4-H club makes pizzas to raise money to help pay for girl's treatment after brain aneurysm


A SMALL group of volunteers from the Carroll County 4-H Rabbit Club gathered at the Carroll County Agricultural Center on Thursday evening to make pizzas. That might not seem like an important event, but this was no ordinary pizza-making party.

It was a fund-raiser for fellow 4-H member Heidi Meek and her family to help pay the overwhelming medical bills they have incurred and those they will face in the months ahead as Heidi is treated for a brain aneurysm. The club received about 400 orders for pizzas, which cost between $3.50 and $4.50 each.

As adult and youth volunteers formed an assembly line to make cheese, pepperoni and sausage pizzas, they talked of 9-year-old Heidi's progress. She is at home and doing remarkably well.

"She's really doing good," her mother, Lisa Meek, reported when reached by telephone. Then she shared the story of Heidi's ordeal.

Heidi fell to the floor with a seizure at Runnymede Elementary School during a physical education class almost two months ago. She was unconscious for four minutes. She was taken to Carroll County General Hospital, where a CAT scan showed hemorrhaging in the brain. Mrs. Meek said she knew it was serious when she was asked if the family wanted a chaplain.

Heidi immediately was transported to Johns Hopkins Hospital and placed in the pediatric intensive care unit. "That first night she was not allowed to have any painkillers," Mrs. Meek said. "She was drifting in and out of consciousness and screaming with extreme head pain."

The doctors had difficulty locating the cause of the hemorrhaging. Finally, they discovered the aneurysm. During the testing, Heidi suffered what doctors believe could have been a small stroke, leaving her partially paralyzed on one side of her face.

Heidi was given morphine, but it did not kill all the pain. For days she needed ice packs for her head and neck, and material was draped over her eyes to block the light. On Jan. 4, her doctor performed the eight-hour surgery to remove the aneurysm.

"They got it all," Mrs. Meek said. "Titanium plates screwed in her head now hold her skull together."

Christmas had come and gone with Heidi in the hospital. "Santa" brought Heidi a gift in the hospital, and after he left she told her mom, "Jesus sent Santa here to see me."

For the first time, Mrs. Meek had to hear one of her children discuss death.

"It was hard to hear," she said. "Heidi asked the doctor if he had ever lost anyone during surgery, and he was honest with her, saying, 'Yes, but not with what you have.' "

Then she asked him if he prayed, and when he said yes, she asked him to pray for her before the surgery.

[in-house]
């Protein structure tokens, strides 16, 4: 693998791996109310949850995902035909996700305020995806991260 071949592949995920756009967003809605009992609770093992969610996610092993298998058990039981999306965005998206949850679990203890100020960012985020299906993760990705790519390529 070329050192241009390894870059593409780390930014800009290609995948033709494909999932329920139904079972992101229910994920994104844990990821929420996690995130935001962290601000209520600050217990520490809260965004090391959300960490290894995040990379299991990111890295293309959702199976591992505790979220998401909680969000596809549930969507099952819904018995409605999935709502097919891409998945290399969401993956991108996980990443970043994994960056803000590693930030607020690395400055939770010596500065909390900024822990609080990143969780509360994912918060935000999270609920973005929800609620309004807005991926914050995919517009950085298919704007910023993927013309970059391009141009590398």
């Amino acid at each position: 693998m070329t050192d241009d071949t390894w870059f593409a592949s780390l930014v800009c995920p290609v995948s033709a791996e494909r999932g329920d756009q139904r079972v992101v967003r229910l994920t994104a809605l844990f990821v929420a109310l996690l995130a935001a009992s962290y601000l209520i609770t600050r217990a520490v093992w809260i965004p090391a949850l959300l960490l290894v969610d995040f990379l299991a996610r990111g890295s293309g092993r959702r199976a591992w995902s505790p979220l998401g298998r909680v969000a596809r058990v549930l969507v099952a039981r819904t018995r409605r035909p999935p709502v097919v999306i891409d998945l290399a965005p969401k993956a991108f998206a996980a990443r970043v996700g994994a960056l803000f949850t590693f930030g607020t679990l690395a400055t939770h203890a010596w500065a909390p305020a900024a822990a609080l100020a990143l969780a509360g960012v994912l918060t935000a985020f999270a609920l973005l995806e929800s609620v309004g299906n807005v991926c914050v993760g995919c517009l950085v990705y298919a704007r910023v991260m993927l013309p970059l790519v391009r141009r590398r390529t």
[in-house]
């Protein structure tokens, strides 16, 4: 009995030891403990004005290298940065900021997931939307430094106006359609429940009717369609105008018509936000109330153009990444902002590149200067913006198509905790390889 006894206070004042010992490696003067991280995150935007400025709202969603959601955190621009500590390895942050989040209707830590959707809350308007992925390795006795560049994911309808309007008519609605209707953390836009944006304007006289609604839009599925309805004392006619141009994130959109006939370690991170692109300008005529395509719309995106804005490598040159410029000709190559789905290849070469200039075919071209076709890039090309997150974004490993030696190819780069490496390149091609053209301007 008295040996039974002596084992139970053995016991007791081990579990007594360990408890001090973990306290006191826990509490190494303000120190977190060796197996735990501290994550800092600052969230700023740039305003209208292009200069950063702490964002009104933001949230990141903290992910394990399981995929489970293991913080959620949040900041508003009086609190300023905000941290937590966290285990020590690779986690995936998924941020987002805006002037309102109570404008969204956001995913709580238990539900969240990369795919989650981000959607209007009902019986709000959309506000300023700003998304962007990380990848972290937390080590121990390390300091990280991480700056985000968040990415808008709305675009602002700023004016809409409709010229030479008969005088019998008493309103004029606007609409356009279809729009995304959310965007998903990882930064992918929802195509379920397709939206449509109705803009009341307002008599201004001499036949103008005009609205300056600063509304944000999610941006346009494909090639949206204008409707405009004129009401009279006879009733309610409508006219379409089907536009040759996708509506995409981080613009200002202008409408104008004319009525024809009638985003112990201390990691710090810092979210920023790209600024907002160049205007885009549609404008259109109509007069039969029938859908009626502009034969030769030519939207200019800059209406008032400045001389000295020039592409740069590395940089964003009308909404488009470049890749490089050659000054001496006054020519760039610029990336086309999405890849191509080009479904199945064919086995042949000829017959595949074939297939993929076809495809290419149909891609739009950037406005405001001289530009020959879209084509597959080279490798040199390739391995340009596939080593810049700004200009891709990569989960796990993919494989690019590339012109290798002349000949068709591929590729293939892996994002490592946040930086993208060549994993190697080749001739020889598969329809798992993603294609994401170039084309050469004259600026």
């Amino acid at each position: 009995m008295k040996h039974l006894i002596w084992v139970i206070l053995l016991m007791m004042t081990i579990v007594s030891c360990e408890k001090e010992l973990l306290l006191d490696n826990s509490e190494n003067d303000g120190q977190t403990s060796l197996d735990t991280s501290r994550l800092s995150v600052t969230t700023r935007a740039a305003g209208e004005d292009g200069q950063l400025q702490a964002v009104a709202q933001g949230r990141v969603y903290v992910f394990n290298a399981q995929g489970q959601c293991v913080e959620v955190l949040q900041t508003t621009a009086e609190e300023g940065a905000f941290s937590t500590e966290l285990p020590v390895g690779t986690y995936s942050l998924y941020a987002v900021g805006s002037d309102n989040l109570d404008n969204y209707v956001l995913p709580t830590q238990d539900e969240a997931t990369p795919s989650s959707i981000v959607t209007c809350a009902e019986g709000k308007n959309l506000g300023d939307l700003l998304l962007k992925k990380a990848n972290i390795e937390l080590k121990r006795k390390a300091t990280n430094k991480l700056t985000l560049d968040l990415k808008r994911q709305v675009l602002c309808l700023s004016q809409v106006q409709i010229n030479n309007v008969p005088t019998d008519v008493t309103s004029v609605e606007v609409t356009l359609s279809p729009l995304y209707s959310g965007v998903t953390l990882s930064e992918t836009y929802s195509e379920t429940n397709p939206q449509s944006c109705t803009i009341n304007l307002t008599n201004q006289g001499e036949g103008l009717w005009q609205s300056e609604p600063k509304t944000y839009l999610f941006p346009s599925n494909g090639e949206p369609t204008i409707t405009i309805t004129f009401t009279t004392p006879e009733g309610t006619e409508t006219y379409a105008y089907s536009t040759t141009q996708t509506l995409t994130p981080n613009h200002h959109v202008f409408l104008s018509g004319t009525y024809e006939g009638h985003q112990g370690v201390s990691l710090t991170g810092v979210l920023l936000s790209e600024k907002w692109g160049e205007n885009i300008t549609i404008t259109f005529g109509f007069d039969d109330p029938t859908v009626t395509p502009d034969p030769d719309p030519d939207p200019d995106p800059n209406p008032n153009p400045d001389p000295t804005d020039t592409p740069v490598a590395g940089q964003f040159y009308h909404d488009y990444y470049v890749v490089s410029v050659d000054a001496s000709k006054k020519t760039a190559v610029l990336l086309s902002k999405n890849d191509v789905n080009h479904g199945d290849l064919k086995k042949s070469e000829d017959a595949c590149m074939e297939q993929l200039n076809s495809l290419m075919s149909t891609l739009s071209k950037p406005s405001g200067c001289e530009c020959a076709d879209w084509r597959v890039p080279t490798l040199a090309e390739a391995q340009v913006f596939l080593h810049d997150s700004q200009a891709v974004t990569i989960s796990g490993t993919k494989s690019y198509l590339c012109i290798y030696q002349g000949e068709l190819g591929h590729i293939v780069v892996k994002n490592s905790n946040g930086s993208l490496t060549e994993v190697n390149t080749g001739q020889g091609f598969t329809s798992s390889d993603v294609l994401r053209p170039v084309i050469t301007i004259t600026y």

Heidi's dad, Aubrey Meek Sr., and her brothers, Aubrey and Matthew, offered constant prayers and support. Heidi went home Jan. 11. Her activities have been limited, and she still is not allowed to do schoolwork.

Mrs. Meek said that Heidi still has a "crooked smile." The doctors had told the family it would take at least three months for her to open her eye, but Mrs. Meek proudly reported that Heidi already has it open.

One of Heidi's passions is Dolly Parton and her music. She has all of the singer's records, posters and even a "Dolly" doll. The other day, Heidi began belting out the Dolly Parton song "I Will Always Love You."

"Heidi," her exasperated brothers complained, but Mrs. Meek said she told them, "Leave her be. It's music to my ears!"

Meanwhile, the 4-H Rabbit Club plans to make more pizzas. Said club leader Kevin Brown, "We hope to have 500 pizza orders."

Before the night's end, the group had made more than 200. Working around weather forecasts and future 4-H events, Mr. Brown hammered out a plan to meet again. As the volunteer workers wiped tables clean and closed bags of pepperoni, sausage and cheese, almost all agreed to return.

For more information on the Carroll County 4-H Rabbit Club or the pizza fund-raiser, call Mr. Brown at 751-0470.

Bull & Oyster Roast

The Optimist Club of Westminster is sponsoring a Bull & Oyster Roast, to be held Feb. 17 at Reese Fire Hall, from 7 p.m. to midnight.

The event will include a variety of foods, including a "deluxe" roast and oysters on the half-shell. Music will be performed by the band The Stinger. Games will be featured.

Tickets for this event cost $21 per person and can be reserved by calling Dale Lippy at 876-7993 or Al Liebno at 876-9811.

The Optimist Club of Westminster is a community service organization. It honored four youths for their contributions to Westminster. The youths, Dawn Rebecca Groom, Joshua Heckathorn, Pamela Homiak and Daniel Schmidt, were recognized at a youth appreciation dinner Jan. 14 at Michael's Eighth Avenue in Glen Burnie.


Last week I reported on the need the Carroll County Choral Arts Society has for new vocalists to perform in a May 7 concert, Mozart's "Requiem." The concert will be held at Westminster United Methodist Church.

I requested that interested people contact Patricia Rouzer, but her phone number was incorrectly listed. Interested vocalists may reach Ms. Rouzer at 840-9220.

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